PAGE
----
Gradual rising of US rates will not hurt EMs like before

“After years of targeting inflation, central banks are facing a new paradigm in conducting monetary policy. It will force some of them to choose between strictly meeting their inflation targets and safeguarding financial stability.

“The US Federal Reserve (Fed) is anxious about financial stability because excessive asset valuations are often linked to increased risk appetite, leading to more risk-taking and leverage. In turn, that increases the vulnerability of financial markets. If valuations were to fall, leveraged equity investors may face significant losses, which could cause contagion to other markets.

“So despite low inflation in the US, the Fed continues to signal that further increases in the policy rate will be needed in the near future. Raising the cost of borrowing would help prevent some of the leveraging that high valuations and increased risk-taking lead to, ultimately reducing the risk being baked into the system.”

Emerging markets are more resistant to developed market monetary policies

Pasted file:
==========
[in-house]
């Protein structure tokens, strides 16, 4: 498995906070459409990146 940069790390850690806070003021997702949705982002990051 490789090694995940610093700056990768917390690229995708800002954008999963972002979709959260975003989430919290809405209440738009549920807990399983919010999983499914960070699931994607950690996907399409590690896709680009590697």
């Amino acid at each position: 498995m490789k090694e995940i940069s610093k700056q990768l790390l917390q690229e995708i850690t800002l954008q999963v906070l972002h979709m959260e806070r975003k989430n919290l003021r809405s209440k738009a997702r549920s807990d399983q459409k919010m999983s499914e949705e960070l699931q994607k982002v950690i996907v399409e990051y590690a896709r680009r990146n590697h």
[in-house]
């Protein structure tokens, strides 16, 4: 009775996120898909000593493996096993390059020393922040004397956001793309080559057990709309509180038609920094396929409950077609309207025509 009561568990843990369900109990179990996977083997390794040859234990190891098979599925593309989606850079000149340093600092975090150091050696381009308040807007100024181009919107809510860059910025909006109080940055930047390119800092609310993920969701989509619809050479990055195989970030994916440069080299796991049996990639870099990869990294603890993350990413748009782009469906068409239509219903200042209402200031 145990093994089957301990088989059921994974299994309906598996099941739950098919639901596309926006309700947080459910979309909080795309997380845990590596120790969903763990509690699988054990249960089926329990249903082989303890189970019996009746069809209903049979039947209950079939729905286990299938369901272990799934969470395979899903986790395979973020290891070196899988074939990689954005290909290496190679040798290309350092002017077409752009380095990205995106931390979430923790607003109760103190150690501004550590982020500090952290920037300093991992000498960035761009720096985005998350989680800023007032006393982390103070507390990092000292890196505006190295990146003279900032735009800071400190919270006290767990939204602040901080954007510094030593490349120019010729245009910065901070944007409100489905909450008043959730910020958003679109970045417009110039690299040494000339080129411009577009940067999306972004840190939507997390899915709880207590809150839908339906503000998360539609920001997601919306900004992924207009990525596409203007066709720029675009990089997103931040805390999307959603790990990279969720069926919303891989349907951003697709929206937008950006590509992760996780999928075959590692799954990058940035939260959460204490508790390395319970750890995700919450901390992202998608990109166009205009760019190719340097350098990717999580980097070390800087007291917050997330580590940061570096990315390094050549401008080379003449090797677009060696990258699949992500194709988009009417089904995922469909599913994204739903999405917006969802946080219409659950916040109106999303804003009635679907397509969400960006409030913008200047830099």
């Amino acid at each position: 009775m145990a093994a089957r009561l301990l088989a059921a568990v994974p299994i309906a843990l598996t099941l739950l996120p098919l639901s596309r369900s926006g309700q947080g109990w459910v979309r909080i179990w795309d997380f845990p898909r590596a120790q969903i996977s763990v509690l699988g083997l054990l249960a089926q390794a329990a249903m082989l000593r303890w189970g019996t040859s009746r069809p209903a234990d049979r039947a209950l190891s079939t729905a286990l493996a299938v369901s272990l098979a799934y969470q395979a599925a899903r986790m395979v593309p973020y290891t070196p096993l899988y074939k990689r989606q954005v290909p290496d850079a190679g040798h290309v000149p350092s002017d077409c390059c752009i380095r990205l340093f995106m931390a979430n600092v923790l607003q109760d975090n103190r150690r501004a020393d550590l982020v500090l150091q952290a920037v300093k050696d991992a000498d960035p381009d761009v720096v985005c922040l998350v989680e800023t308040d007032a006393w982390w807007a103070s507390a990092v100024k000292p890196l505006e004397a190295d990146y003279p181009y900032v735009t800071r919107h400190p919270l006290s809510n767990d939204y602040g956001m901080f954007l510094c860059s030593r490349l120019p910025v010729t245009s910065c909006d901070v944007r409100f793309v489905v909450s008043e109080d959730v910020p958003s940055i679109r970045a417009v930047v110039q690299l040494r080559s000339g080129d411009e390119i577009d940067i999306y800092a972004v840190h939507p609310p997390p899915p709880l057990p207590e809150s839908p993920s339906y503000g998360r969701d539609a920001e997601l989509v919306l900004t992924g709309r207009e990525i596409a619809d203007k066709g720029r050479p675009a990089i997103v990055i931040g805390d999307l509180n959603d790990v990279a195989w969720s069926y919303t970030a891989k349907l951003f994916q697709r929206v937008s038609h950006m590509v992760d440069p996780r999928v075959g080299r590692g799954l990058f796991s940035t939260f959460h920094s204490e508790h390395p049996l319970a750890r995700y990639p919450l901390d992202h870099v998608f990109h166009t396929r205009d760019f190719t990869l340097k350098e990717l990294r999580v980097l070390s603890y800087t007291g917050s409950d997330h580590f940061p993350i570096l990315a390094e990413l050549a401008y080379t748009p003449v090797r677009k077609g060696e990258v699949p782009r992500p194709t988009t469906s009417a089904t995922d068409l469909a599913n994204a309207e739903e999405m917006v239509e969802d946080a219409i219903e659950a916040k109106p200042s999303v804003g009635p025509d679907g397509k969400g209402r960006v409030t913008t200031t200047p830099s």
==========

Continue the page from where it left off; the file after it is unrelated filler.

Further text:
“For emerging markets however, we believe that the modest reduction in monetary stimulus in the developed world is unlikely to have a major impact on emerging markets as the continued improvement in economic fundamentals will continue to support equities.

“Moreover, emerging equity markets have changed fundamentally in recent years. They used to be heavily influenced by the commodity cycle, but the share of commodity-linked equity in emerging equity indices has declined in recent years relative to other sectors. As a result, emerging equity markets appear more resilient as a result of the falling beta to commodity prices. Simply put, EM equities no longer require an increase in commodity prices to outperform and rely more today to structural improvement making them more domestic demand driven. As such, we remain bullish on emerging equity but we continue to closely monitor the current shift in bond market dynamics.

“We also see a favourable outlook for EM bonds in local currencies, as the positive fundamentals driving equities are also supportive of local bonds. In addition, we think that EM currencies remain undervalued. This could be corrected in the near future, as market participants catch up with the improving fundamentals in the region.”

Salman Ahmed, chief investment strategist at Lombard Odier Investment Managers

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